How long should you wait between pregnancies to minimize health risks to mom and baby?

"For a family that might be considering a pregnancy about six or nine months after a delivery, it might be worth waiting that extra three to six months to lower risks, both to mother and baby.”

Laura Schummers, post-doctoral fellow, Department of Family Practice, University of British Columbia

Women are increasingly delaying childbearing to pursue educational or career goals, or to achieve financial stability before having children. Pregnancies to women at older ages are at increased risk for adverse outcomes compared with pregnancies to younger women. In addition, short inter-pregnancy intervals, more common among women who have delayed childbearing, are associated with increased risks of adverse pregnancy and birth outcomes. Older women have to balance the potential risks associated with short inter-pregnancy intervals against their increasing age, with little data to inform this decision.

The recommended inter-pregnancy interval for the general population is 18-23 months between delivery and subsequent pregnancy. Research by Laura Schummers, a postdoctoral fellow in the Department of Family Practice at the University of British Columbia, aimed to find out whether this recommendation is applicable to women over 30 or whether specific guidelines targeting an older population are necessary. Ms Schummers was co-supervised by UBC Assistant Professor Jennifer Hutcheon, in the Faculty of Medicine’s Department of Obstetrics and Gynaecology.

The research examined data from 148,544 pregnancies in British Columbia over 10 years, from 2004 to 2014. They aimed to study whether the relationship between time between pregnancies and risk of adverse pregnancy outcomes varied by maternal age.

 

Data sets linked

  • Perinatal Data Registry (Perinatal Services BC)
  • Hospital Separations (BC Ministry of Health)
  • Income band (Statistics Canada)
  • Consolidation - demographic (BC Ministry of Health)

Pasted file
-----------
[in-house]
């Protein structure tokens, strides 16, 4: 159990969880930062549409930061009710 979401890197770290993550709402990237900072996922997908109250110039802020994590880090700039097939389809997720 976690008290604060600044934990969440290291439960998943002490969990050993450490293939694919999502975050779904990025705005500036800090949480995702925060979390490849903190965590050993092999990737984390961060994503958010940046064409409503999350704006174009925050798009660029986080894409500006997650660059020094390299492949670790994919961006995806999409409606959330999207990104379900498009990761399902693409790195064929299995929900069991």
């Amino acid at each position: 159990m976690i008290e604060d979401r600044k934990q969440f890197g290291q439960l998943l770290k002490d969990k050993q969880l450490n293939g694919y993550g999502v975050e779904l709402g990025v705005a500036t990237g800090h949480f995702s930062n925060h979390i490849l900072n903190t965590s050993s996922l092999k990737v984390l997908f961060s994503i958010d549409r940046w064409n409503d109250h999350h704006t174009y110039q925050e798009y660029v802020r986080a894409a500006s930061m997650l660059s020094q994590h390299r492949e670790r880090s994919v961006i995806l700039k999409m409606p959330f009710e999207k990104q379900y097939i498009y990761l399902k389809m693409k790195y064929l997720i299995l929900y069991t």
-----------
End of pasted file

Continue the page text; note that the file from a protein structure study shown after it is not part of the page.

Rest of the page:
• Consolidation - census geocodes (BC Ministry of Health)
  • Medical Services Plan billing (BC Ministry of Health)
  • Deaths (BC Vital Statistics Agency)
  • PharmaNet (BC Ministry of Health)

What did we learn?

  • A 12 to 24 month interval between one live birth and the conception of the next pregnancy was associated with the best outcomes for both women and infants.
  • For women of all ages, pregnancies conceived within 12 months after a live birth had increased risks.
  • For women 35 or older, pregnancies spaced closer than 12 months had increased risks of rare, but serious and life-threatening, complications for the mother. About six out of every 1,000 women age 35 and older who conceived another baby six months after giving birth suffered life-threatening complications. That risk dropped to about three in 1,000 when mothers in that age group waited 18 months.  For women 20-34, pregnancy spacing was not associated with these severe maternal outcomes.
  • Pregnancies spaced closer than 12 months had increased risks to the baby for women of all ages, with stronger increases for younger women, age 20-34. Among women between 20 and 34 year’s old who became pregnant six months after their last baby was born, 85 out of 1,000 had premature births. That risk dropped by more than half (37 cases per 1,000) when the pregnancies were spaced out by 18 months.)
  • One year after birth could be enough time before safely conceiving again for women who would like to have another child as soon as possible. 

Making a difference

The study findings may inform pre-pregnancy counseling and public health messaging and provide important information for women and families to consider as they plan the timing and spacing of their pregnancies.

 


Linking data for research — informing policy-making for healthier communities

Population Data BC provides researchers with access to the data and training they need to address research questions on human health, well-being and development. Population Data BC does not have its own researchers or research program.


Page last revised: December 13, 2018